8. Well for one, they're using columbus triangle (where the normal stop is) as a construction staging area. Second, that intersection will be closed for 20 weekends during construction. More: https://new.mta.info/sites/default/files/2019-02/Astoria Blvd ADA and Renewal v4- 1-30-19.pdf I think it will be longer than that... Unless we're talking about two different things
  9. 111 is scheduled to take 6 months, Astoria blvd is going to be closed for 9 months with the total work lasting 21 months. Not really sure that's better, especially considering the loss of the pedestrian overpasses. I really can't overstate the importance of the overpasses. This intersection has had multiple pedestrian accidents every year since at least 2009, and that was WITH the overpasses. MTA presentation indicates there will be crossing guards during work hours even, but it's actually nights I foresee as being the issue.
  10. They're already working on Ditmars and Astoria Blvd. Ditmars won't be closed for the duration of the project. Astoria Blvd apparently will be closed for 9 months - not sure if that one really falls under ESI because it's actually an ADA upgrade - though, they sure are embracing the "eh just close the whole station" approach. The bad part of that one is, the pedestrian overpasses over that incredibly dangerous 31st/Astoria Blvd intersection are already half closed, not sure if they'll be closing in their entirety for the project. Those overpasses arguably are as important as the station itself. Pedestrians are gonna get hurt on this one.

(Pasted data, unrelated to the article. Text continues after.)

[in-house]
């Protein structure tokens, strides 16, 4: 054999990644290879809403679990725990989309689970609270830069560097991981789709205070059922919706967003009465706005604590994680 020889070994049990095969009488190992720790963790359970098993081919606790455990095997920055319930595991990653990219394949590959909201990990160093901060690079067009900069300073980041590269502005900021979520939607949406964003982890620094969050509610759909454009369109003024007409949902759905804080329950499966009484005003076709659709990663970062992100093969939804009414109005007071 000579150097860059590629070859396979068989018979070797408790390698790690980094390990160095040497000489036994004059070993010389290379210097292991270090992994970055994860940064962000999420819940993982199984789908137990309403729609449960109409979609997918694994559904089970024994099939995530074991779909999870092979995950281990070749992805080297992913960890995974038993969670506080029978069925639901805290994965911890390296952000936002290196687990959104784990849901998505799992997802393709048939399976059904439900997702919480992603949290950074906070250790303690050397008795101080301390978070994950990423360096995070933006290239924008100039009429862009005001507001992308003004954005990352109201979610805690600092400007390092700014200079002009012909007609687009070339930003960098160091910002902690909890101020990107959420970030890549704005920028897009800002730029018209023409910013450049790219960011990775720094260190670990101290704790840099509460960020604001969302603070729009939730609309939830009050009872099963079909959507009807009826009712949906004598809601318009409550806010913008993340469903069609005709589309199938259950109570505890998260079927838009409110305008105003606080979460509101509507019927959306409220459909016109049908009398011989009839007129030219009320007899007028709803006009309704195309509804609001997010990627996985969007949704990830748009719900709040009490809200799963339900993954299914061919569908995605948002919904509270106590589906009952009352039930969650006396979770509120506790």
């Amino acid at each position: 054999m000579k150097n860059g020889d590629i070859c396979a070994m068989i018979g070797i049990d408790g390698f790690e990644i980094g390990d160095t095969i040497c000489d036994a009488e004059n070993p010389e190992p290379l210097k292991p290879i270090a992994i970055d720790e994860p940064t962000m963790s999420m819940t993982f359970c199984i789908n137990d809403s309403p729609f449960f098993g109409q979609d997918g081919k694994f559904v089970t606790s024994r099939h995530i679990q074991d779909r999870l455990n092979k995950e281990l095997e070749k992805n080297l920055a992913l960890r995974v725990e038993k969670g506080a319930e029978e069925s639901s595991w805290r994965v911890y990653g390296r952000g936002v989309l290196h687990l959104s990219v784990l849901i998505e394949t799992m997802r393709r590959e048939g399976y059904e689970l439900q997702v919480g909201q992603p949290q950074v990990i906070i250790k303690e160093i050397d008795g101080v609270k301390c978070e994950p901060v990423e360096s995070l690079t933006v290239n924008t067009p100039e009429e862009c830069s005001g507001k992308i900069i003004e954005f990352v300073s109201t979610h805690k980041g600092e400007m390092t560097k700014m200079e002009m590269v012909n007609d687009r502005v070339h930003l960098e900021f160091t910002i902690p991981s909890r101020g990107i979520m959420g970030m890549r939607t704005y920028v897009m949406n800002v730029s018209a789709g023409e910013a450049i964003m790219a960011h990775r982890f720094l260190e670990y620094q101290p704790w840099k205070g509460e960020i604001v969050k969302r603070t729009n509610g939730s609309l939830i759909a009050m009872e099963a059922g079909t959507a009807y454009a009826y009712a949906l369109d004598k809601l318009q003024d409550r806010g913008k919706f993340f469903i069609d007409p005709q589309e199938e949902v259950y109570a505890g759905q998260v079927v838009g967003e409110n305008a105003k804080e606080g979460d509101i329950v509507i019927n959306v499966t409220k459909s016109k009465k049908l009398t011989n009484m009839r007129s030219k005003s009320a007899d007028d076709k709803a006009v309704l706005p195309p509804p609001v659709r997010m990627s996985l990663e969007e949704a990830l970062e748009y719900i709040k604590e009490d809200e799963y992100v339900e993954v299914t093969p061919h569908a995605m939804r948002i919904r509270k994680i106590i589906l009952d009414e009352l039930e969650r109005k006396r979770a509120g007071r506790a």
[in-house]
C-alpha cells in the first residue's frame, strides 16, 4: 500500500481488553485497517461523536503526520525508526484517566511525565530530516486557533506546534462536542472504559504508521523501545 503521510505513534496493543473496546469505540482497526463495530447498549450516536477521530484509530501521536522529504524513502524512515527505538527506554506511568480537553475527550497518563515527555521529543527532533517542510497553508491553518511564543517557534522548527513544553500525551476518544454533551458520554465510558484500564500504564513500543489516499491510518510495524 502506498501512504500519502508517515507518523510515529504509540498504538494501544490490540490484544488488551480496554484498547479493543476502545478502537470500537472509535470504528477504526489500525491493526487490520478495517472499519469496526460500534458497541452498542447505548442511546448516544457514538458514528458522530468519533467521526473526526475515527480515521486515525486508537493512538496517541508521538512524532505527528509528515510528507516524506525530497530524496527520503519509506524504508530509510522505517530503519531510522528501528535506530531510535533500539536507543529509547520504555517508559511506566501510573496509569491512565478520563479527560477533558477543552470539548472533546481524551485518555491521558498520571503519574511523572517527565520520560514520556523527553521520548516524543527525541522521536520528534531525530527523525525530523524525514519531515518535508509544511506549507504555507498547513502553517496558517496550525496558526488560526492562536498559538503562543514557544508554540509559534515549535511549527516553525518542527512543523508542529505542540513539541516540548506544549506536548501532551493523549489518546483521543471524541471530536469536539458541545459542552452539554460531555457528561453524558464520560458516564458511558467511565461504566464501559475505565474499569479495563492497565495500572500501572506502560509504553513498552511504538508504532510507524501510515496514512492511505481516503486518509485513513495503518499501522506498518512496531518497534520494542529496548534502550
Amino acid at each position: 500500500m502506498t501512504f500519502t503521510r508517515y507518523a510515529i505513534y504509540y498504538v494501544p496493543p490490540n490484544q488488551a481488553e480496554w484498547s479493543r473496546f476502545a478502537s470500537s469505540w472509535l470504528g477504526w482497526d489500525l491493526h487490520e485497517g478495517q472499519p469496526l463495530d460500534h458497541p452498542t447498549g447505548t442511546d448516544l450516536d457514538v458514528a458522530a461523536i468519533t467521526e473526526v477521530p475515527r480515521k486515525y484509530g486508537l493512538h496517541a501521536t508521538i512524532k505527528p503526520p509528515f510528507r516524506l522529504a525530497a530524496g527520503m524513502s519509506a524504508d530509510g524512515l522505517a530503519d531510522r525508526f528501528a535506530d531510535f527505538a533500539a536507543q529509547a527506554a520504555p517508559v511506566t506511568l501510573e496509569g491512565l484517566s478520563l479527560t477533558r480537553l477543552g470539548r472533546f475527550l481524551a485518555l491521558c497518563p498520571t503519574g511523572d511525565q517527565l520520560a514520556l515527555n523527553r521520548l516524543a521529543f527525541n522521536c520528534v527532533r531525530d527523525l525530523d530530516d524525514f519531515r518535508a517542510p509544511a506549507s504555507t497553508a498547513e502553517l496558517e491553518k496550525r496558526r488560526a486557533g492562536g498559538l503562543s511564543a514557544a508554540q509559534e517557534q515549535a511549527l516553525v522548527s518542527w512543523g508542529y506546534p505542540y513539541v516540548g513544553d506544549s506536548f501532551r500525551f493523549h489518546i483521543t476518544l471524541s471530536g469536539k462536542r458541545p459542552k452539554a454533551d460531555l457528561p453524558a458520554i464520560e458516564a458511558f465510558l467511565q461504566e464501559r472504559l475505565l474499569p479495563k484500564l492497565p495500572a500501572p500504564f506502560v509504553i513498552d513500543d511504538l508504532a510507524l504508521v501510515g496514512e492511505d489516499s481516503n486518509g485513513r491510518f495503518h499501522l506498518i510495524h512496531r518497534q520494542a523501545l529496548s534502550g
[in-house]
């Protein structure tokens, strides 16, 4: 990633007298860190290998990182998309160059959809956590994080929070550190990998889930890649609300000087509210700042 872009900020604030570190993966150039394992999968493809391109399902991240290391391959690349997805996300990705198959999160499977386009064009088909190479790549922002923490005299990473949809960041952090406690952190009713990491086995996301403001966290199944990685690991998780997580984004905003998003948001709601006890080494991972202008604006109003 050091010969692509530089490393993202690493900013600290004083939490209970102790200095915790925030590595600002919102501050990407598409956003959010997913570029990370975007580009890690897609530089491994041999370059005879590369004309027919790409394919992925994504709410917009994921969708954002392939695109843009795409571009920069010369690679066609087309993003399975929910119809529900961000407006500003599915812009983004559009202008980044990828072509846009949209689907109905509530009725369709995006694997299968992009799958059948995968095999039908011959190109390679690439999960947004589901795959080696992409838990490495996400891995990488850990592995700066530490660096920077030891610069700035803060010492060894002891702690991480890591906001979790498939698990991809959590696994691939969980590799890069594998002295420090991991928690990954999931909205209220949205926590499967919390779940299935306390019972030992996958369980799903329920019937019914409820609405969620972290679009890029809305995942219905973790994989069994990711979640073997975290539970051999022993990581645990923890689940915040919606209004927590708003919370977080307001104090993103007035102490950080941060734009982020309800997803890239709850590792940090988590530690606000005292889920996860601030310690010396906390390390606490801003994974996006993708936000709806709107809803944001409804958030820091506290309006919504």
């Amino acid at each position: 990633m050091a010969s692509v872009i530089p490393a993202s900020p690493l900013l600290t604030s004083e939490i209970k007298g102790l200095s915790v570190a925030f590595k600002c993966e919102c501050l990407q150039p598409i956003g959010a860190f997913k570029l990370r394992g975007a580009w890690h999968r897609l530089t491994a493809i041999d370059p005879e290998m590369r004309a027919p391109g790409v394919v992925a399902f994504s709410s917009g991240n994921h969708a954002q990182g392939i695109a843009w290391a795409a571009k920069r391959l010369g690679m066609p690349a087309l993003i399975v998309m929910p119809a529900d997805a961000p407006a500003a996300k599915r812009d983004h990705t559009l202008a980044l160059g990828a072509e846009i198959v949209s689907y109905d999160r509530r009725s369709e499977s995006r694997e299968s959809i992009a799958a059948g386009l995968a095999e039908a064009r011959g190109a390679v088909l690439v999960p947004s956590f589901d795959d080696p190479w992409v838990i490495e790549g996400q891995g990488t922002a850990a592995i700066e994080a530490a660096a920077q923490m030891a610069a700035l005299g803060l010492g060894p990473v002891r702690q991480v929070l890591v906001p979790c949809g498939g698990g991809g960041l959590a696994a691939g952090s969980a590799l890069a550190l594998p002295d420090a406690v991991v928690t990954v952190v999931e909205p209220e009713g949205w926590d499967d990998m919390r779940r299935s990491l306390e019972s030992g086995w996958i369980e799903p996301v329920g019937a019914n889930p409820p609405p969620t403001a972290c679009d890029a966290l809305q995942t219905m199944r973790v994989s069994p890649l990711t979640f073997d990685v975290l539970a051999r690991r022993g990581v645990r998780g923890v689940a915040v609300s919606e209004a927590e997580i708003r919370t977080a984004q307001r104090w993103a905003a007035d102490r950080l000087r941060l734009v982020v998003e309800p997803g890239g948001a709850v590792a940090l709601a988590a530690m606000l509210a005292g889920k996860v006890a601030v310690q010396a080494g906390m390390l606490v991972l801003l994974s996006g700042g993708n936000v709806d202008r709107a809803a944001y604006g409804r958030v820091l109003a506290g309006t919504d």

11. I don't know if that would be practical to set up every evening and tear down every morning. I assumed that the train-of-trains singletrack concept was still only and overnights/weekends thing. I had a thought that you could make a consist of flatcars specially configured to be a "platform train" that could rapidly be put in place and moved, but I thought this would be overly complex. Not the worst plan in theory - I'd say even better with the "platform-train" - but I would imagine, in practice, getting the masses to perform that shuffle would be like herding cats. In theory people would get used to it, but we can't even get people not to stand in the doorway. Could you send 5 trains over, terminting the first at 8th, 2nd at 6th, and so on so on so you have trains at 1st, 3rd, Union, 6th and 8th, and then start them all back simultaneously not making any additional stops in manhattan? You'd still have the problem at bedford though.
  12. To be honest the only real problem I can see with this plan is the crowding delays on that first train in each direction. After that 22 minute wait, the platform crowding would be whatever it would be under the current plan. Despite the fact that 5 more trains are coming down the pipe, I feel like everyone's gonna act like the first train is the last lifeboat on the titanic and pandemonium will ensue to board it. Yes the staggered starts from the terminals would help a little bit, but I'm not sure if it would be enough. Honestly, I think this is a use case for agent-based-modeling passenger rates and behavior of these situations. (you'd program the agents to basically have a random probability [within range] of trying to board visibly full train and then random [within range] time before giving up and waiting for next, and you could get a more clear picture of what's going on.
  13. http://dashboard.mta.info/ Literally no metric on that dashboard shows 4 months of improved service - so uh, you know, wait what?
  14. I'm not pretentious, I'm just an a-hole.